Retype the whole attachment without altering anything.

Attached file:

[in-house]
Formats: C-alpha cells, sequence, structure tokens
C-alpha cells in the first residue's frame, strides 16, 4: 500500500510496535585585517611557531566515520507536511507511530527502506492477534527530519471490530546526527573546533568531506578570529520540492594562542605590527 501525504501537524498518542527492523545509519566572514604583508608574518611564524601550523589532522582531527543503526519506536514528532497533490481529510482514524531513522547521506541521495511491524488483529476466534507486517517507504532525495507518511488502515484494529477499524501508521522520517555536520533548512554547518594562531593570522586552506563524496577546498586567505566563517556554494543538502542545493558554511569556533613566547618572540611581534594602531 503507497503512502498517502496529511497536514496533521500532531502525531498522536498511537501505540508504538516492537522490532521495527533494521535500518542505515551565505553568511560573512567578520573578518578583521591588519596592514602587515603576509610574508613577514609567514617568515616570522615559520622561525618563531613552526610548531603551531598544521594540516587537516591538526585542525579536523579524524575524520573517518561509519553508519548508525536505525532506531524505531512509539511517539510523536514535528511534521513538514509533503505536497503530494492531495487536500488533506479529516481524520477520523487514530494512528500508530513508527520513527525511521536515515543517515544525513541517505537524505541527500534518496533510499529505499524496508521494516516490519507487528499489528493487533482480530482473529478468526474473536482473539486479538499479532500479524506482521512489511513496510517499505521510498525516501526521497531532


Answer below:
[in-house]
Formats: C-alpha cells, sequence, structure tokens
C-alpha cells in the first residue's frame, strides 16, 4: 500500500510496535585585517611557531566515520507536511507511530527502506492477534527530519471490530546526527573546533568531506578570529520540492594562542605590527 501525504501537524498518542527492523545509519566572514604583508608574518611564524601550523589532522582531527543503526519506536514528532497533490481529510482514524531513522547521506541521495511491524488483529476466534507486517517507504532525495507518511488502515484494529477499524501508521522520517555536520533548512554547518594562531593570522586552506563524496577546498586567505566563517556554494543538502542545493558554511569556533613566547618572540611581534594602531 503507497503512502498517502496529511497536514496533521500532531502525531498522536498511537501505540508504538516492537522490532521495527533494521535500518542505515551565505553568511560573512567578520573578518578583521591588519596592514602587515603576509610574508613577514609567514617568515616570522615559520622561525618563531613552526610548531603551531598544521594540516587537516591538526585542525579536523579524524575524520573517518561509519553508519548508525536505525532506531524505531512509539511517539510523536514535528511534521513538514509533503505536497503530494492531495487536500488533506479529516481524520477520523487514530494512528500508530513508527520513527525511521536515515543517515544525513541517505537524505541527500534518496533510499529505499524496508521494516516490519507487528499489528493487533482480530482473529478468526474473536482473539486479538499479532500479524506482521512489511513496510517499505521510498525516501526521497531532